Home and Community Care Digest
Method: Eligible clients (people age 18 or older with physical or cognitive impairment who were eligible for Medicaid disability-related personal care services, maximum allowable hours of personal care per week = 16) were randomly assigned to a group who were provided services (control group) or to a group who were provided with a monthly allowance to purchase their own services (treatment group).1 Treatment group members were contacted by a counselor who helped them develop written plans for hiring workers (except spouses or representatives) and to purchase other services and goods, such as supplies, assistive devices and home modifications. With few exceptions, clients chose to have the program's fiscal agents maintain their accounts, write cheques, and file their tax returns. A baseline survey and a follow-up survey--9 months post random assignment--were conducted. 89% of the treatment group and 85% of the control group completed follow-up surveys. Because of physical or cognitive impairment, the use of proxy respondents was widespread.
Findings: Almost all in the treatment group hired family members or friends and some bought assistive equipment, supplies and medications. At the time of follow-up, 15% of treatment group members had chosen to stop participating. The results for the elderly and non-elderly treatment and control groups were similar. Treatment group members were significantly more satisfied with paid caregivers' reliability, schedule and performance. While both groups were very satisfied with the relationship with their paid caregivers, the report of incidences of neglect was reduced by 58% in the treatment group. The treatment group was less likely to report unmet needs and more likely to report satisfaction with overall arrangements. Finally care was at least as, and in some cases more, safe in the treatment group in terms of disability-related adverse events, health problems and general health status. Treatment group members were no more likely to fall, see a doctor because of a fall, or sustain injuries than control group members. Treatment group members were 20% more likely than those in the control group to report that they were very satisfied with the way they were spending their lives.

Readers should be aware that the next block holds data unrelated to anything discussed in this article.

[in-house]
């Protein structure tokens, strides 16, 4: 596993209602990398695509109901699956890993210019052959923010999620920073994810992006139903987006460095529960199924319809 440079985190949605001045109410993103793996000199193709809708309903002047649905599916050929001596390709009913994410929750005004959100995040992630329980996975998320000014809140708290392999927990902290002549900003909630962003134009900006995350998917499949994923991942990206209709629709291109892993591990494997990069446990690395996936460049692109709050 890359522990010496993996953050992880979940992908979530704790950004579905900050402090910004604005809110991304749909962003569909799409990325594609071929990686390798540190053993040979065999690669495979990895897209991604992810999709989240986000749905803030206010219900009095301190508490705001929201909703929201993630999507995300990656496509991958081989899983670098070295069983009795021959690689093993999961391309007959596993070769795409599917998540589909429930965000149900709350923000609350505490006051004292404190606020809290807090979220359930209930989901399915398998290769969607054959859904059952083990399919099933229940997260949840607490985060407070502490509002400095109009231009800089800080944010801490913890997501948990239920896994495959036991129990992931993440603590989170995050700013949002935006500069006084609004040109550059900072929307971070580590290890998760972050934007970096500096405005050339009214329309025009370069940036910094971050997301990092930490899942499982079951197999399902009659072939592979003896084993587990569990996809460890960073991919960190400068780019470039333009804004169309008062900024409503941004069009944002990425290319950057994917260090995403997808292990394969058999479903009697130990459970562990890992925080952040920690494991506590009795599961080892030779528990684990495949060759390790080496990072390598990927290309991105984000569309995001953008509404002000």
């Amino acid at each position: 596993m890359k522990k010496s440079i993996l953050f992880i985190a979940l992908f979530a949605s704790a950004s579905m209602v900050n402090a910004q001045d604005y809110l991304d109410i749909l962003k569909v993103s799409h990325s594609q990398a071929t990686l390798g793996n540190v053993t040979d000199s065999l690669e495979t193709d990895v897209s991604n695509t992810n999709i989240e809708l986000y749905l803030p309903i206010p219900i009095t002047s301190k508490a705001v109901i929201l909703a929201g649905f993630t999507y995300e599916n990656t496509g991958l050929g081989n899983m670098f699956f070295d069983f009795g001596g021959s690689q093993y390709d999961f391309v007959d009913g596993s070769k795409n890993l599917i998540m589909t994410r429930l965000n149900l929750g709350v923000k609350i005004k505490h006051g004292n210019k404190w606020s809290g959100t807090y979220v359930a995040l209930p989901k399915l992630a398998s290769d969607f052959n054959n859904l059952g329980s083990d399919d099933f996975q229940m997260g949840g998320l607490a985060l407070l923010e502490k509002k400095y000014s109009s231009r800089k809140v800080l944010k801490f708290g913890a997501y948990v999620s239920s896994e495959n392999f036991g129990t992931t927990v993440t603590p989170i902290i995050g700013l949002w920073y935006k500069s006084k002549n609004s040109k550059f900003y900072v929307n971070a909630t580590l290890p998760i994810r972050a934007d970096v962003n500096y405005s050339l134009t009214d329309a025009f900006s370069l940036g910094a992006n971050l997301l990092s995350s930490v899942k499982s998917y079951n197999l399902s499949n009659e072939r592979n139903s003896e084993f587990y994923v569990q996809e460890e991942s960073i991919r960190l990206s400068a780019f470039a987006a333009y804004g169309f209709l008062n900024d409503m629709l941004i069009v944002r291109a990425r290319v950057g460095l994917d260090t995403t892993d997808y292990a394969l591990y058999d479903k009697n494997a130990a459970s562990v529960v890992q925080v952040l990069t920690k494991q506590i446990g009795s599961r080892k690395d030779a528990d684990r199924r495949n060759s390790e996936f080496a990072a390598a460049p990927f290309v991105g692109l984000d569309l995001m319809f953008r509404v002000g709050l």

Conclusions: The direct funding approach yielded very large, positive treatment-control differences on almost all indicators of satisfaction and unmet needs for both the elderly and non-elderly groups. However, because the findings are based on a relatively new program in one state and the follow-up period is relatively short (9 months), caution should be exercised in generalizing the findings. This and other projects need to be evaluated with respect to cost effectiveness, impact on informal caregivers, and experiences of workers hired by consumers. 1. (Ontario has a direct funding program for people over the age of 16 who have a permanent physical disability but is limited to hiring attendants to assist with routine activities of daily living. The Ontario program is not geared to income as is the US Medicaid program. Currently, 691 people of whom 93 are over the age of 65 are enrolled in the program which is at maximum with 250 on the waiting list. Enrollees are eligible for up to 6 hours of attendant support per day and are not allowed to hire family members).
Reference: Foster L, Brown R, Phillips B, Schore J, Carlosn B. Improving the Quality of Medicaid Personal Assistance Through Consumer Direction. Health Affairs DATE. Web Exclusive. 22(3): 162-175.
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